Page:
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To arrange a funeral the first port of call should be the undertaker, who will receive the family's instructions as to the type of funeral required. He or she will make all the necessary arrangements and contacts, leaving the family free to concentrate on other matters at this difficult time.

Everyone has the right to a funeral in their parish church, even if they and the dead person have not been churchgoers.

A funeral marks the close of a human life on earth. It is the opportunity for friends and family to express their grief, to give thanks for the life which has now completed its journey in this world and to commend the person into God's keeping. 

The funeral service may be held in a parish church, a cemetery or a crematorium chapel and can be very short and quiet with only a few members of the family present or an occasion of joy and thanksgiving for a life, with music, hymns and a packed church. Whatever the form or location of the service, it should reflect God's unfailing love and the preciousness of every human.

Whilst those taking a funeral service will endeavour to create an occasion that will accord with the family's wishes as far as possible, the general pattern should include certain elements such as set out below.

The service begins with the priest or other minister reading aloud appropriate sentences from the scriptures. A hymn or a psalm follows and lessons are read telling of God's care and of the hope of eternal life. At this point, there may be an address or a sermon remembering the life and work of the dead person and the great Christian beliefs about life beyond death. Such words can be a comfort and strength to the mourners. If the family wish it, a service of Holy Communion may follow. Finally, the prayers recall the promise of the resurrection, entrust the dead person to the love and mercy of God and ask for comfort and strength for those who mourn. This part of the service ends with the Lord's Prayer and a blessing.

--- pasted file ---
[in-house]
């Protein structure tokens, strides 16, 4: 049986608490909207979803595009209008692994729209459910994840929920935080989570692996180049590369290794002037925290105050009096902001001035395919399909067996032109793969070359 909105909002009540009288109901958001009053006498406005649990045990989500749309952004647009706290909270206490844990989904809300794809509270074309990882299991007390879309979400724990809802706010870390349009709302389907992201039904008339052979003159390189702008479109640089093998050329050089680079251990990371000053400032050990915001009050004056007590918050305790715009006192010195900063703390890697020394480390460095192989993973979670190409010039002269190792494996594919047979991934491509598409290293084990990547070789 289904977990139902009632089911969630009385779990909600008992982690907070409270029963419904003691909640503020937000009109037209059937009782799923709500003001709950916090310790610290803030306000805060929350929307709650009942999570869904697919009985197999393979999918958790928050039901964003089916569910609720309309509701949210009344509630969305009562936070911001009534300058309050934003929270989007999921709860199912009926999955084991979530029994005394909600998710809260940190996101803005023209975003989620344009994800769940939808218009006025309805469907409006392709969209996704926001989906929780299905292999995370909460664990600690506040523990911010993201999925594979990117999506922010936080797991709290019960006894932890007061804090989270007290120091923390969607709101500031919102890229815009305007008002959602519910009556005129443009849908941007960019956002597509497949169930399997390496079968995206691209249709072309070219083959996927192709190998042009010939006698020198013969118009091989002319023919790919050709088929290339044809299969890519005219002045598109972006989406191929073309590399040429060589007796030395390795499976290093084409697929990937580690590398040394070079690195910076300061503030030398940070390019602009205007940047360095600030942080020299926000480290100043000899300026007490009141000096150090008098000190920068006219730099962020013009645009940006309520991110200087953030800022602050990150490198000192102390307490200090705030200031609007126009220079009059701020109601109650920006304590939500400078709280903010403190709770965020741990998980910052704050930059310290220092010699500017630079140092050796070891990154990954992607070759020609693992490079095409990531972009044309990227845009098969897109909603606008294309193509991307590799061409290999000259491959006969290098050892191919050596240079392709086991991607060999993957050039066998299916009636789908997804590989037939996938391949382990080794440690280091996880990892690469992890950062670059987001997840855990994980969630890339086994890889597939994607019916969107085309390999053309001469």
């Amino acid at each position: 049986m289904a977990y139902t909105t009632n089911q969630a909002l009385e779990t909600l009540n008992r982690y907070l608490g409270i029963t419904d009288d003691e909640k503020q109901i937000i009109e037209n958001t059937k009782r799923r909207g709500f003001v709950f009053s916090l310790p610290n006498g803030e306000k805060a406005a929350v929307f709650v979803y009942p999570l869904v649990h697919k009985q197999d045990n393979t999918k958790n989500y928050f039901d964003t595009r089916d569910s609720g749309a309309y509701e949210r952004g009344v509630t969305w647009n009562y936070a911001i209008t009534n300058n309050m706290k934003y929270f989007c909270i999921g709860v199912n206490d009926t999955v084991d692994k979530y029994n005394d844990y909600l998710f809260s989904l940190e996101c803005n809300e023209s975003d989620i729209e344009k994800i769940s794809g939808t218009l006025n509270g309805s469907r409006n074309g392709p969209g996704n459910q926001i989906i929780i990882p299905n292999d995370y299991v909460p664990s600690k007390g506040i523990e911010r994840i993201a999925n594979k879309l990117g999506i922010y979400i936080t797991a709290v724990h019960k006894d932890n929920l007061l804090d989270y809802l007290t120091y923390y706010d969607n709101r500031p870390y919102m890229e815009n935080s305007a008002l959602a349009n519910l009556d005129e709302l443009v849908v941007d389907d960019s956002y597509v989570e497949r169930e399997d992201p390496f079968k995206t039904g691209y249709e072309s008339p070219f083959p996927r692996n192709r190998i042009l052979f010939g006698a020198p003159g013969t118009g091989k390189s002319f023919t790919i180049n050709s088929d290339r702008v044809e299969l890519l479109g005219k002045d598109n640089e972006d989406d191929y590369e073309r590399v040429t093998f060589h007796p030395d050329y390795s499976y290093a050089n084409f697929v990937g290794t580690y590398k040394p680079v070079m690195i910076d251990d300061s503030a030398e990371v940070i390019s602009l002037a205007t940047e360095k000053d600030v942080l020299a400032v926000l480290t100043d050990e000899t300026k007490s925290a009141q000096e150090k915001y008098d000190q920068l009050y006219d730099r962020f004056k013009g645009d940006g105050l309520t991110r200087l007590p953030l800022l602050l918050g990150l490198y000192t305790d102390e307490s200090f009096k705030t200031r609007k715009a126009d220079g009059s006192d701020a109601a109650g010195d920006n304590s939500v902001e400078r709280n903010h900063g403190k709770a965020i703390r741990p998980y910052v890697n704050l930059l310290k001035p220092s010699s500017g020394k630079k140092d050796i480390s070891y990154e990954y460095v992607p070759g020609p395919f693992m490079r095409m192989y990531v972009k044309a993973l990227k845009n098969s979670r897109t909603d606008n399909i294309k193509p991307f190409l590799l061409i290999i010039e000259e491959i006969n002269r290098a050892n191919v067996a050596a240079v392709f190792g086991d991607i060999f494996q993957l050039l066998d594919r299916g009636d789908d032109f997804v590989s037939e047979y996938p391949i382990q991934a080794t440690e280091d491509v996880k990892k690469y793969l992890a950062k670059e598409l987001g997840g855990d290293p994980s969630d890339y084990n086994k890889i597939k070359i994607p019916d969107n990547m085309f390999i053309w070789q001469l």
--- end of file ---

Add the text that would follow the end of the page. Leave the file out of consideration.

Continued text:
If the service has taken place in a church, the coffin is then transported either to the grave or crematorium for the committal. This is a particularly solemn and emotional
moment and can cause distress among mourners as they prepare to bid farewell to a loved one for the last time. In the cemetery or churchyard, the family will gather round the open grave for a final prayer before the coffin is lowered into the ground. In a crematorium, the words of committal may be accompanied by the closing of a curtain to hide the coffin from view or the coffin is moved slowly out of sight.

People who have lost someone close to them are often so busy with practical details and arrangements between the death and the funeral that they do not experience the full sense of their loss until later. Grieving is a natural and important part of coming to terms with and healing this loss and it may continue for several months. Do not feel that you are alone in your grief - each year thousands like you will go through the distress of losing a loved one and there are many organisations and individuals who can offer comfort and support as long as it is required. The clergy will offer help and advice, if asked.